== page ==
“Billy Joel: The Definitive Biography” by Fred Schruers is an obvious read for diehard Billy Joel fans. The painstakingly researched biography details Joel’s persona and describes the inspiration behind his music - from heartbreak, to career troubles, to the Cold War.
It was originally meant to be an autobiography, with Schruers ghost writing, but just before publication Joel announced he wasn’t interested. So the project became a biography created from hundreds of hours of interviews with family, friends, band members and the musician himself.
You might be surprised to hear the book begins in Nazi Germany. The author doesn’t arrive at Joel’s birth until page 20 - it begins with the Joels’s complicated history as a Jewish family during Hitler’s rise to power. His ancestor’s story is quite remarkable, and it served as an interesting introduction to his early life.
Overall though, I have to admit I found the details of Joel’s early life tedious. I didn’t recognize many names and felt bogged down by the tedium of his pre-fame struggles. But that feeling didn’t last for long.
For instance, while playing with the band “The Hassles” in 1965, they schemed to be the uninvited opening act to the Beatles at Shea Stadium. Not shockingly, the band didn’t end up warming up for the Beatles that day. But in a twist of fate, Paul McCartney performed with Joel at the last concert in Shea Stadium in 2008, where Billy was the headliner. The story of that concert was one of the most compelling in the book, so I don’t want to spoil it for you here.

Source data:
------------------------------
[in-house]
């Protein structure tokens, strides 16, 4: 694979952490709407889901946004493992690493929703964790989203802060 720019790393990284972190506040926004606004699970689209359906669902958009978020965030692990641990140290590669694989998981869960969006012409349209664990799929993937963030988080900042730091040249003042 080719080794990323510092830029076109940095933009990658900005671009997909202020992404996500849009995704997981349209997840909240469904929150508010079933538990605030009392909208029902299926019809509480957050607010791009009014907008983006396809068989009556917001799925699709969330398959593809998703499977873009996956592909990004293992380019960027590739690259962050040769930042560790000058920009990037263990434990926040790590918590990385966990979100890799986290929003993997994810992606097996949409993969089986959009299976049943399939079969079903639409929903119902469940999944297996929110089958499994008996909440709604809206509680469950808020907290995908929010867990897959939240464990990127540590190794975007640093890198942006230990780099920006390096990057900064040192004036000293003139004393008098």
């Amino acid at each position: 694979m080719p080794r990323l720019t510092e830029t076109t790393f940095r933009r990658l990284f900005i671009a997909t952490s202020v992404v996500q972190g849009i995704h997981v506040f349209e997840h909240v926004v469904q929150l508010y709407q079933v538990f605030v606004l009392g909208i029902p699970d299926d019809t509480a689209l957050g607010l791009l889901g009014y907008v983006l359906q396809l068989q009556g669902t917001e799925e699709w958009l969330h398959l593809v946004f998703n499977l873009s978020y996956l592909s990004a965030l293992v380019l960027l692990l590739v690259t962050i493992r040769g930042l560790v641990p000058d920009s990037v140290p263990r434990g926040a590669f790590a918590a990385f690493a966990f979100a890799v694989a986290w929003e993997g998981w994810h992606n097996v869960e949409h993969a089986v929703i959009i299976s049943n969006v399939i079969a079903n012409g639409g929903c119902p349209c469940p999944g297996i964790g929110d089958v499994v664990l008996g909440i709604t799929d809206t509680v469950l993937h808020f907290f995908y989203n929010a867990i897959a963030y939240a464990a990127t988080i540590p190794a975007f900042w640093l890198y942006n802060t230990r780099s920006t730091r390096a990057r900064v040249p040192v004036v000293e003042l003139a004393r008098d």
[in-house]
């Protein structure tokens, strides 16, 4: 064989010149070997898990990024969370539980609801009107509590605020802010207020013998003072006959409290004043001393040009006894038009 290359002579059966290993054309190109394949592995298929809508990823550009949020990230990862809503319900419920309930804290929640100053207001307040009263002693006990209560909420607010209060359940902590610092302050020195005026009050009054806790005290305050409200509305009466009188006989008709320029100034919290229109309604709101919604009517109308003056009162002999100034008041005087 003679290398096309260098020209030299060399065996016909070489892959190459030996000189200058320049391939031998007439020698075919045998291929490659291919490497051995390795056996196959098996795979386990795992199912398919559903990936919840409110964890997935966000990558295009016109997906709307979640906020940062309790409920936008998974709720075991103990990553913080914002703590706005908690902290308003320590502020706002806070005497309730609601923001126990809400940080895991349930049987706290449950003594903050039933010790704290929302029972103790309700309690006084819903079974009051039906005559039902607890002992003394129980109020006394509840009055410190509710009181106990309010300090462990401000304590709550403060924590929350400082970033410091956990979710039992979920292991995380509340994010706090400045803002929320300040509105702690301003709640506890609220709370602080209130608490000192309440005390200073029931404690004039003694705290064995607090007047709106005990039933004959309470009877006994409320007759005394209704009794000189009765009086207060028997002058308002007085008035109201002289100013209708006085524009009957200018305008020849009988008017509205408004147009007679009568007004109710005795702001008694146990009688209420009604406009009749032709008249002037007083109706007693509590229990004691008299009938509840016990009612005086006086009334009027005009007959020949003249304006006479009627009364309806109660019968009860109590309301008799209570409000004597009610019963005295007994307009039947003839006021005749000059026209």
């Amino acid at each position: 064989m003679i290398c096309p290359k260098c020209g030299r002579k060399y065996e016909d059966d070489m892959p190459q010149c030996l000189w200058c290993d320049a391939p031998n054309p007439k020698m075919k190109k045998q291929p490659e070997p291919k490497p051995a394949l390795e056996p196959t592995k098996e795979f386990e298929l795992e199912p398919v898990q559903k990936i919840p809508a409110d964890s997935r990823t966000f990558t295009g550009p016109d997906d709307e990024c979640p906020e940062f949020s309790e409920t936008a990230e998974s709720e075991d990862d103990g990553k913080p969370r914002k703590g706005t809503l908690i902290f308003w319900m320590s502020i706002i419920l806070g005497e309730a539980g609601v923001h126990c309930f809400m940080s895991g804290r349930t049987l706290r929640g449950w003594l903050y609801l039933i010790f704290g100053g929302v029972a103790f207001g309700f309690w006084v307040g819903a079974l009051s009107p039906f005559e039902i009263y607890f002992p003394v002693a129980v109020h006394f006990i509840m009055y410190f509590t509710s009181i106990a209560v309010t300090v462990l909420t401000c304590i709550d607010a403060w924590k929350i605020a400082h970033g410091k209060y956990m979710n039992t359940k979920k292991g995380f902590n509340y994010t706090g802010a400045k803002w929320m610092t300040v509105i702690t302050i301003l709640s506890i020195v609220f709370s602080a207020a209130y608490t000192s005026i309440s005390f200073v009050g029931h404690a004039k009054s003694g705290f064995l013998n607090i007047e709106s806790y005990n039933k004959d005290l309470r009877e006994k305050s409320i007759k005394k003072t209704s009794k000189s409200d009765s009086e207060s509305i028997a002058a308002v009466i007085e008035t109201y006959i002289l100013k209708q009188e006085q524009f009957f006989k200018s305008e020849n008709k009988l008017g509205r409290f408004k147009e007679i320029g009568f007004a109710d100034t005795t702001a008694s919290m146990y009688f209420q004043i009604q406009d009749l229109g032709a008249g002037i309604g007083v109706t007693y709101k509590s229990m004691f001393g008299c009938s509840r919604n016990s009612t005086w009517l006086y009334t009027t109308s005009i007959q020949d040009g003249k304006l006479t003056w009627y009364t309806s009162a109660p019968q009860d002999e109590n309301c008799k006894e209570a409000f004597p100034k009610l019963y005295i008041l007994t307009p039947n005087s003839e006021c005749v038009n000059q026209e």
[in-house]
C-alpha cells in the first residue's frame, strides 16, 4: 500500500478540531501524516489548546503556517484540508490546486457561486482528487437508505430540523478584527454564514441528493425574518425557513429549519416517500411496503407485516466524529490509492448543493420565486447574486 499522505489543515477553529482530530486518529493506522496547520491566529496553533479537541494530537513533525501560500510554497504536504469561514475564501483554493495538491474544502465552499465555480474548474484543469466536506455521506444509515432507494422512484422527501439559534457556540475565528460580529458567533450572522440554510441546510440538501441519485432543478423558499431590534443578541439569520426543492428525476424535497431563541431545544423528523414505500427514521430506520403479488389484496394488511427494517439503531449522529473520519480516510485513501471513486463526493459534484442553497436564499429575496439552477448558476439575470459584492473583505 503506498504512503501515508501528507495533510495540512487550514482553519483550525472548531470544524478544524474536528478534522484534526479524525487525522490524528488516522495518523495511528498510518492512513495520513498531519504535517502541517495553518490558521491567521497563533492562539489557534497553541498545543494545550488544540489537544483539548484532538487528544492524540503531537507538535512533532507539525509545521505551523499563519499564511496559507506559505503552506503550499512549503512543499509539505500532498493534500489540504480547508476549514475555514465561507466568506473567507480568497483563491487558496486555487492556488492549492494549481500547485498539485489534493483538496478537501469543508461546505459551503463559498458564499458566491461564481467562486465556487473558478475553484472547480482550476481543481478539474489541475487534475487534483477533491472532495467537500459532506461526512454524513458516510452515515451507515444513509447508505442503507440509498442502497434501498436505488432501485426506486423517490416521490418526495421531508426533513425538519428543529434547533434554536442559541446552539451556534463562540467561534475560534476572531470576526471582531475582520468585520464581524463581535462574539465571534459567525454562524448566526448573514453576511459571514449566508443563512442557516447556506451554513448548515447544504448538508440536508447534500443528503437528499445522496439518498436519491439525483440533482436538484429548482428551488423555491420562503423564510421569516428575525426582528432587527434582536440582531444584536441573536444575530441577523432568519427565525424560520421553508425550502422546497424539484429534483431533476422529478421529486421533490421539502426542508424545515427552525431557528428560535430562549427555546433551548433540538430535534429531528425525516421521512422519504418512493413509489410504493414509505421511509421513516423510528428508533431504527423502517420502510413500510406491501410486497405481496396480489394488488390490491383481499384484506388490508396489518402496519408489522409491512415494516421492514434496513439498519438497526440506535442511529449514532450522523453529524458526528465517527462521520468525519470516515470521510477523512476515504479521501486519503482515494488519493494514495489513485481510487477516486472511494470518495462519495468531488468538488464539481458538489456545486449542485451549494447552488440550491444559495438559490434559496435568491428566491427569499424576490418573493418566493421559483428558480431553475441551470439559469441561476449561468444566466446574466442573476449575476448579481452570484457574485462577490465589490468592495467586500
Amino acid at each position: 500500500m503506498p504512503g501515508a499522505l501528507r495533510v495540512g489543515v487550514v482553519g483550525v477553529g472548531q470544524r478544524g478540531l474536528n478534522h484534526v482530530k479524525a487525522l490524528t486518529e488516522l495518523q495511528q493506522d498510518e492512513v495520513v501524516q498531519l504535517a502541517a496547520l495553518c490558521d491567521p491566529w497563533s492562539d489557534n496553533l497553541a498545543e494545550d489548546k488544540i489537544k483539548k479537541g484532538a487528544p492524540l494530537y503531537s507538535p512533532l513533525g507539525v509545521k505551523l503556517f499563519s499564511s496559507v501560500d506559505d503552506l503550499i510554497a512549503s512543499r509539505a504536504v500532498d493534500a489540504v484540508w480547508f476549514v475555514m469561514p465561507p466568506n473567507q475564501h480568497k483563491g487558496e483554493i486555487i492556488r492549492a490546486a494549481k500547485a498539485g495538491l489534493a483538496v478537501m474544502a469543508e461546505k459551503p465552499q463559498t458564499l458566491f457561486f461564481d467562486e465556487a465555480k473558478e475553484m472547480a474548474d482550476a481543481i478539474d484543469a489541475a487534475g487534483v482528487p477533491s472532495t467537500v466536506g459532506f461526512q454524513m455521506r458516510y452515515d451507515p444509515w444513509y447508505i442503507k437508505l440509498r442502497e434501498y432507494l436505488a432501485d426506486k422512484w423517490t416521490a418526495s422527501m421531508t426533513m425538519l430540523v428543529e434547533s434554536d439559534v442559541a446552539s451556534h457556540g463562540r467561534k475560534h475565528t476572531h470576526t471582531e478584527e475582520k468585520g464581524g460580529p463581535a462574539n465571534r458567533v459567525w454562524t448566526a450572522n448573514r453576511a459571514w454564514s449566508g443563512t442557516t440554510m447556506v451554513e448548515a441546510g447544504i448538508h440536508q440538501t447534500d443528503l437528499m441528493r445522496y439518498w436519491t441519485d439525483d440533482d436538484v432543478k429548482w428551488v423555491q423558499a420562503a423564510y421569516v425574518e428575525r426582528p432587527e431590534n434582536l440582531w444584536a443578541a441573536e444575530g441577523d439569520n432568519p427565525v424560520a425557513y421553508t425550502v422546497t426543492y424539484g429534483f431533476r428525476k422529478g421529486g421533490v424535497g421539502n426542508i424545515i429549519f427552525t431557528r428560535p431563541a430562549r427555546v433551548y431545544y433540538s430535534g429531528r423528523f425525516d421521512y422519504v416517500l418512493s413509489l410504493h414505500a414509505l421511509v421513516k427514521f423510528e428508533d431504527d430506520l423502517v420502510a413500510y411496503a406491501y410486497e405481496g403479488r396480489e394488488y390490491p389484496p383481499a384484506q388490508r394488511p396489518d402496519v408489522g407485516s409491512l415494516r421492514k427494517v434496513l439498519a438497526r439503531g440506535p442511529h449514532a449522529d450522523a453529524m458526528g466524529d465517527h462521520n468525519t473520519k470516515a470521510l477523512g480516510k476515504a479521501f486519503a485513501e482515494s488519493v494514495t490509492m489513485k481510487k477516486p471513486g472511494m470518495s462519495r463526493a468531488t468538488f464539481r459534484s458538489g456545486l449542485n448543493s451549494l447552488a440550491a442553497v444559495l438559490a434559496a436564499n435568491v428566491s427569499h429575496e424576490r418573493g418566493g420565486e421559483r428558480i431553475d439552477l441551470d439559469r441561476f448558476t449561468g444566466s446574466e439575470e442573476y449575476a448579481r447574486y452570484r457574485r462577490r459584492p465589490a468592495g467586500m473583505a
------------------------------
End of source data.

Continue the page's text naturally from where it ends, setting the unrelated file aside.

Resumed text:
You hear about his good times, like when he dropped out of high school and declared, “I’m not going to go to Columbia University, I’m going to Columbia Records.” You also hear about his many low times, like when he attempted suicide by drinking furniture polish.
Once we reach the 70’s, you’re reminded how many iconic songs Joel has. “The Entertainer” was a response to his record label cutting the original 6-minute version of “Piano Man” to a radio-friendly 3 minutes.
I learned a lot of new things about his music - like the line in “Scenes from an Italian Restaurant,” “Things are okay with me these days” was written as “Things are okay in Oyster Bay,” a nod to his hometown. And the inspiration behind “Angry Young Man” is revealed to be Billy’s Vietnam vet/tour manager, Bob Romaine.
The book traveled through so many important times - Joel’s concert tour in Russia during the Cold War, his importance in New York after 9/11, and playing that last concert at Shea Stadium with Paul McCartney.
This book is probably overkill for the casual fan. But budding rock historians and true Billy Joel fanatics will enjoy delving deeper into his life. Most readers will dust off his greatest hits album and have a new appreciation for his music. Especially since Joel is quoted as saying, “The best expression of my life, and it’s up and downs, has been and remains my music.”
"Billy Joel: The Definitive Biography" is published by Crown Archetype. Reviewer Erin Cassidy Hendrick is an associate producer at WPSU-FM and a Billy Joel fan.